The proportion of nabim Group 1 varieties hitting a typical high quality bread wheat specification is the highest for 13 years, according to the final results of the AHDB Cereals & Oilseeds Cereal Quality Survey. A substantial 45 per cent of the samples hit the spec for this harvest.
However, for the 17,689 wheat samples analysed in 2016, the average specific weight of wheat, at 76.7kg/hl, is the lowest in the past four years, according to AHDB.
James Webster, AHDB Cereals & Oilseeds analyst, said: “It is worth noting that despite specific weights being lower than the five-year average of 77.6kg/hl, the average for Group 1 wheat samples, at 77.4kg/hl, is still ahead of the minimum required for high quality bread wheat in the UK (76kg/hl).”
The average protein content of the samples is 12.4 per cent. This represents the highest average protein level in the UK since 2012 and is 0.6 per cent higher than the three-year average, according to AHDB.
The average Hagberg Falling Number (HFN), at 307s, is higher than both last year and the three-year average.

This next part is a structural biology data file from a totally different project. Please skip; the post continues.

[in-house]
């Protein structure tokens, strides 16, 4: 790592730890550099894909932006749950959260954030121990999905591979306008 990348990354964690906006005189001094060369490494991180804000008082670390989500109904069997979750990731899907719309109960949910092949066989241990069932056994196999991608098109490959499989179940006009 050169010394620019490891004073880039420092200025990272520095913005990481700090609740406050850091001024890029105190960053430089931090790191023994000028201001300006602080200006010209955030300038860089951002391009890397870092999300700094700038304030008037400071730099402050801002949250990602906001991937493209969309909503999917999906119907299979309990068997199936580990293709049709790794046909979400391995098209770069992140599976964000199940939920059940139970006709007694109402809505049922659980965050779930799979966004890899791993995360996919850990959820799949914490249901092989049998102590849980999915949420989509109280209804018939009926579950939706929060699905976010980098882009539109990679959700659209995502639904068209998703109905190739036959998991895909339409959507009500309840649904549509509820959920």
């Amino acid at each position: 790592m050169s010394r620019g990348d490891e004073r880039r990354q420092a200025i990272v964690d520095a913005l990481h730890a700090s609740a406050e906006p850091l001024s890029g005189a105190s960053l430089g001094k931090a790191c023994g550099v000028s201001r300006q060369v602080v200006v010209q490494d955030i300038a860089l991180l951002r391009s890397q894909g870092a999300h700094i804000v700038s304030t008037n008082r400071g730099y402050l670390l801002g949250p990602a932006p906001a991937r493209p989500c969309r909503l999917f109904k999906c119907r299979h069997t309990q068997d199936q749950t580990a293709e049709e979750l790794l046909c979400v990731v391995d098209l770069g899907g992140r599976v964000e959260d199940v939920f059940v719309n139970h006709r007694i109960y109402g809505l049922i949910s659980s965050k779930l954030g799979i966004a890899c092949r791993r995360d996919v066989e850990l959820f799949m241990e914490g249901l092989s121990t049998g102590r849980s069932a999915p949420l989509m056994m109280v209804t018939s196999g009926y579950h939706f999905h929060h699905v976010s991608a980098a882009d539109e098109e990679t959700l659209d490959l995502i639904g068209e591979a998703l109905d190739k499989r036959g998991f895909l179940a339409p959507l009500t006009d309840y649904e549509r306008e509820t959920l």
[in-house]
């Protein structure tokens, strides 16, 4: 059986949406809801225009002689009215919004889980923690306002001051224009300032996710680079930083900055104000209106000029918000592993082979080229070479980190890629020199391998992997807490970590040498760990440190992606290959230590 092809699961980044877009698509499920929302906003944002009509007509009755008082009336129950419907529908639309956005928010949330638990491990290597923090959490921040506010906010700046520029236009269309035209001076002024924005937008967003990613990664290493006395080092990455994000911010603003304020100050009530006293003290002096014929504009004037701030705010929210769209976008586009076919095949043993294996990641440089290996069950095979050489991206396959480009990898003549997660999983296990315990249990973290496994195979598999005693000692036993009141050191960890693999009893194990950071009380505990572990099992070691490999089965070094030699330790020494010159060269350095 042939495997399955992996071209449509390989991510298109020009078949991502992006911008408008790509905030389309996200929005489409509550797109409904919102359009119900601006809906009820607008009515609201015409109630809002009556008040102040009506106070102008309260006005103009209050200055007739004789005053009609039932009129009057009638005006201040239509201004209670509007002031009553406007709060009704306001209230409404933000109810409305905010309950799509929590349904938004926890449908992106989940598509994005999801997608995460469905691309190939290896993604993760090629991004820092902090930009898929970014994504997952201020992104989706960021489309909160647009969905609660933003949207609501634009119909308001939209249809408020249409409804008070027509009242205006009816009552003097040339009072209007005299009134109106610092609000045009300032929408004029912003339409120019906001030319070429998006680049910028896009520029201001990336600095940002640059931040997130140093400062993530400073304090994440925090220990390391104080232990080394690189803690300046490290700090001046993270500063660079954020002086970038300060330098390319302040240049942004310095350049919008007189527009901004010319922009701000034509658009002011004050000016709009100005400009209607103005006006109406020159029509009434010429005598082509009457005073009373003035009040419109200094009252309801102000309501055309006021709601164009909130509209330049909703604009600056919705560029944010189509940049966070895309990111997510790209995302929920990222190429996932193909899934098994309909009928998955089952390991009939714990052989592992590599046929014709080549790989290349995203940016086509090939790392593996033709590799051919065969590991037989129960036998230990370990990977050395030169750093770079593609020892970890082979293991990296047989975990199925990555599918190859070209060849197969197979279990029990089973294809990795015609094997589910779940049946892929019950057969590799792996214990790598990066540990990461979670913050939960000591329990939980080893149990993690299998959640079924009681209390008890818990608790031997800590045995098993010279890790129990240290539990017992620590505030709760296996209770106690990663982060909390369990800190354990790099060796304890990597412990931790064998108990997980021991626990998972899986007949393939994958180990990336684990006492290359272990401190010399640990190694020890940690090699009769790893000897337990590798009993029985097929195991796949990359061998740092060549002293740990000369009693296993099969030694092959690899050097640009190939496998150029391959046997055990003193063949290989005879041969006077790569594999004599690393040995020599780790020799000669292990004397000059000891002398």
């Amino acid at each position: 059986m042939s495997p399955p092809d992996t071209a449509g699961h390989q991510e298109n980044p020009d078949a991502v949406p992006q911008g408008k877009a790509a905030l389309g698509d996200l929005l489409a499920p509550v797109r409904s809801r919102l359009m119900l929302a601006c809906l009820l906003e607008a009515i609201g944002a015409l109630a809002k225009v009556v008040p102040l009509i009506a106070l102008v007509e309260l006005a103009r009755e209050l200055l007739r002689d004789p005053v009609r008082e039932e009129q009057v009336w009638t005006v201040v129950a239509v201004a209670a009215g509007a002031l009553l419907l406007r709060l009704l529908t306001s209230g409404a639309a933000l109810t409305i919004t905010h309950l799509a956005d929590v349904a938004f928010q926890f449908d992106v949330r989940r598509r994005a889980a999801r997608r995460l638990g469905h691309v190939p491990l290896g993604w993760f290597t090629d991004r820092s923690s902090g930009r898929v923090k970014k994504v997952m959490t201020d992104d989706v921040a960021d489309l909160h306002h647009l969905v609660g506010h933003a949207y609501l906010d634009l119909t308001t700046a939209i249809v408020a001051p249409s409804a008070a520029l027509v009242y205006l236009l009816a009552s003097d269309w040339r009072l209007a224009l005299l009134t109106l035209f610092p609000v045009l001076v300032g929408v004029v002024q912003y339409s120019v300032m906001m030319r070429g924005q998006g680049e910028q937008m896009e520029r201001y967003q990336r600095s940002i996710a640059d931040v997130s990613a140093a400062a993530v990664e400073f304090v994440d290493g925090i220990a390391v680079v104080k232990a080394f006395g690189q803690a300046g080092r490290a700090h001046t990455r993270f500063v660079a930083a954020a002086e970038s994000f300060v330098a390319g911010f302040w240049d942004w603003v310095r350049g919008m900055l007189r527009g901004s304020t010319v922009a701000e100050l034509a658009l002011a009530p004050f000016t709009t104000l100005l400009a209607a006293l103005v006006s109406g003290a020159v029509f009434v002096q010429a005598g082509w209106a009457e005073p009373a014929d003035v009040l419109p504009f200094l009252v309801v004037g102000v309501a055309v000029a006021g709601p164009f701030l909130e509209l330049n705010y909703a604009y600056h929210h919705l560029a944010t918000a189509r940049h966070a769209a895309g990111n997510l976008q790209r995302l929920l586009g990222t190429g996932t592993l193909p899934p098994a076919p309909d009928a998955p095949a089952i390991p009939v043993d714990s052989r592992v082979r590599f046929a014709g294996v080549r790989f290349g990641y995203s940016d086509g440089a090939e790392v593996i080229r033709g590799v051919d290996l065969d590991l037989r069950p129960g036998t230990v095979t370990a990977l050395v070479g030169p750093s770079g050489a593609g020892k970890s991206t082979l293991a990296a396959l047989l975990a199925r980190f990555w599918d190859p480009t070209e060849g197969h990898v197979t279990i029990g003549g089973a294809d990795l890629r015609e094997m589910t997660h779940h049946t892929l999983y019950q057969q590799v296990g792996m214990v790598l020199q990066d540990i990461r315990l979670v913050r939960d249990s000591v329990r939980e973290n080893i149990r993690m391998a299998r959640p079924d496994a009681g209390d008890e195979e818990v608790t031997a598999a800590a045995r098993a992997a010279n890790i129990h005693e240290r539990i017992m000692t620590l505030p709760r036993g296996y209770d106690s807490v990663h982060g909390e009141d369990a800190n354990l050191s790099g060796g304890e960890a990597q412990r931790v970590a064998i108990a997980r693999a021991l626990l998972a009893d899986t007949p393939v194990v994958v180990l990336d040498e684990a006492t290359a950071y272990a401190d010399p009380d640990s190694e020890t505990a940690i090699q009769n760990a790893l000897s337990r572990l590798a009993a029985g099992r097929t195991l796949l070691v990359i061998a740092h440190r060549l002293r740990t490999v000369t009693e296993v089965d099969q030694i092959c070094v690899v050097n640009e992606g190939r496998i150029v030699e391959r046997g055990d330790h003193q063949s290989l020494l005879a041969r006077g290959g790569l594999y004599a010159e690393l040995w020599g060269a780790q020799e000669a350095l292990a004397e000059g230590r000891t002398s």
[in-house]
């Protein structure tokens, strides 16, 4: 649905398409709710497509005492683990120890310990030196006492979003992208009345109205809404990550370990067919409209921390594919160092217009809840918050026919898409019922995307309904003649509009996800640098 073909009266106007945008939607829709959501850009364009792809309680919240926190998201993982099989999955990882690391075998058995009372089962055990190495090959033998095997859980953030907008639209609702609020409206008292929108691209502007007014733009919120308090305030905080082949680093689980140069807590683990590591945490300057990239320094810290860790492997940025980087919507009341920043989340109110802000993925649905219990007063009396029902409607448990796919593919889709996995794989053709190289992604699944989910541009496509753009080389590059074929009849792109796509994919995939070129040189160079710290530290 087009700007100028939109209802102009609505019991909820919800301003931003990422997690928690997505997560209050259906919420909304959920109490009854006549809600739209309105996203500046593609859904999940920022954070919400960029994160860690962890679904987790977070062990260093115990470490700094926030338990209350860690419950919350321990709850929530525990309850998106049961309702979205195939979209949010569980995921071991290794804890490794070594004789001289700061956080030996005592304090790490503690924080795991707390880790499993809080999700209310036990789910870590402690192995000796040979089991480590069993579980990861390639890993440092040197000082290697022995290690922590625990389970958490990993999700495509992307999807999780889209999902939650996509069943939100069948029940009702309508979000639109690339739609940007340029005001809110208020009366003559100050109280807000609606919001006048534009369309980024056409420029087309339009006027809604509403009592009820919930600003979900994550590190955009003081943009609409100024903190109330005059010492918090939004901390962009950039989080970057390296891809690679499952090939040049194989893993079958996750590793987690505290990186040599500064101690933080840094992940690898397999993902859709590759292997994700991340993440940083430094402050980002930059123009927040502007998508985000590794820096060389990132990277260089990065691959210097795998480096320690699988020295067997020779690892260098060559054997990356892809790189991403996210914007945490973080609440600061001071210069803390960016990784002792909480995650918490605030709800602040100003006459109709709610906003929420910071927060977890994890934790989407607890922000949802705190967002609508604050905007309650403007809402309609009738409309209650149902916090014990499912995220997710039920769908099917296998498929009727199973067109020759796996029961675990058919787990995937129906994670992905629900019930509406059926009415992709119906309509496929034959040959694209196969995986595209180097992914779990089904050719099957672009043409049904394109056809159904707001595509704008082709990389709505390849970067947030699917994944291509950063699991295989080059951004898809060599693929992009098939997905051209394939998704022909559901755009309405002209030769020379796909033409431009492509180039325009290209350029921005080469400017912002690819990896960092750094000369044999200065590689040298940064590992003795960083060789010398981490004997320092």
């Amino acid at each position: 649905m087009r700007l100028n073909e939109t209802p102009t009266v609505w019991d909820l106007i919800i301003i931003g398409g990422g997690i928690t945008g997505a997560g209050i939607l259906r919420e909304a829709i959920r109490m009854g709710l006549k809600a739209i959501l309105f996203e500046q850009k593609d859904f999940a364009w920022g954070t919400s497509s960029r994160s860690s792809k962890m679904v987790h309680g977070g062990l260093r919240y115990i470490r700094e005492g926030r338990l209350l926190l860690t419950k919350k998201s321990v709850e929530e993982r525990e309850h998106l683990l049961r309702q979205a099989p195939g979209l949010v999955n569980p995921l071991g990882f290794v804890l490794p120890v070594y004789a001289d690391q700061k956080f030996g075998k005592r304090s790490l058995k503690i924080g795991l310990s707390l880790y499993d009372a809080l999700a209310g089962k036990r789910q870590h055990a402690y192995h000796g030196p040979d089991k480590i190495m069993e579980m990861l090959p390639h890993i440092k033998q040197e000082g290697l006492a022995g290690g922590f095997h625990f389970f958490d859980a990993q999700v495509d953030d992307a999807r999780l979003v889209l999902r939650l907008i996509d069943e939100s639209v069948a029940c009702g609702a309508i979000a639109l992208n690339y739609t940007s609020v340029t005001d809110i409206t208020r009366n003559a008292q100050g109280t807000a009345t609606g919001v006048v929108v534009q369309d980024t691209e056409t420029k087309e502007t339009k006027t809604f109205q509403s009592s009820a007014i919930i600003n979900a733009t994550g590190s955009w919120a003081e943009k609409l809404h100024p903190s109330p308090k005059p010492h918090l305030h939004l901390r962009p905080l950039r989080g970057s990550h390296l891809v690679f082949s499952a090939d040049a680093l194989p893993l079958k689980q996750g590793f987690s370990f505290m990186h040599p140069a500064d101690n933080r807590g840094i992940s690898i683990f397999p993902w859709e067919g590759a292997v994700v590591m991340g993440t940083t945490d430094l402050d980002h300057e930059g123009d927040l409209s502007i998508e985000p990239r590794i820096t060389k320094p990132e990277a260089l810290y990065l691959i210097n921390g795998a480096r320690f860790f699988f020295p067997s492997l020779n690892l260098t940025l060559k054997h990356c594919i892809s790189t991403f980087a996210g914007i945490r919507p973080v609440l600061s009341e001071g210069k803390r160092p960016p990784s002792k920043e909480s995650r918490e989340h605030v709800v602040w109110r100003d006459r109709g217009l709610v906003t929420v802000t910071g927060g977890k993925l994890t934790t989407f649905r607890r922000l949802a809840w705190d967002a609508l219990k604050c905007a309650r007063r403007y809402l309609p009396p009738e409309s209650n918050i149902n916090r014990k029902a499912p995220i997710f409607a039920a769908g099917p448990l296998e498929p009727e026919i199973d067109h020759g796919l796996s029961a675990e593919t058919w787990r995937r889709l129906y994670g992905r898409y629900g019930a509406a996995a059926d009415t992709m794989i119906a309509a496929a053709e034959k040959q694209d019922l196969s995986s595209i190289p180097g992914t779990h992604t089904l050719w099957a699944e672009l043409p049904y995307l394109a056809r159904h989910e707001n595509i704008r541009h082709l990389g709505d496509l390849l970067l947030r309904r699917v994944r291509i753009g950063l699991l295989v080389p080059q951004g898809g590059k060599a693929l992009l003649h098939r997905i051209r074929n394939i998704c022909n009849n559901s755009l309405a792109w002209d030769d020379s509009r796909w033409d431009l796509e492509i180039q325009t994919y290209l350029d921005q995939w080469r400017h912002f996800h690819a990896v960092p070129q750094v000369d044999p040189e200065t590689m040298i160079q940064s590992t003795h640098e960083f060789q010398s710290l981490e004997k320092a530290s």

The final results of the 2016 Cereal Quality Survey highlight the high proportion of samples meeting the minimum specifications for high and medium quality bread wheat. The proportion of nabim Group 1 varieties meeting or exceeding the minimum standard for high quality bread wheat (specific weight ≥ 76kg/hl, protein content ≥ 13 per cent, HFN ≥ 250s) at 45 per cent, is the highest since 2003, said AHDB.
The proportion of nabim Group 1 and 2 varieties meeting or exceeding the specification for medium quality bread wheat (specific weight ≥ 74kg/hl, protein content ≥ 12.5 per cent, HFN ≥ 180s) this year, is 69 per cent. This compares to 57 per cent last year.
Mr Webster added: “The 2016 results highlight the high proportion of samples meeting milling requirements this year. For instance, the higher protein levels may encourage UK millers to use more domestic wheat.
“We have already begun to see UK wheat displacing imported wheat in the milling sector. This year the proportion of imported wheat used by the UK milling industry - including bioethanol and starch production - from July to September is the lowest since 2011. The lower specific weights mean extraction rates are likely to be lower, which could also influence the amount of wheat required.”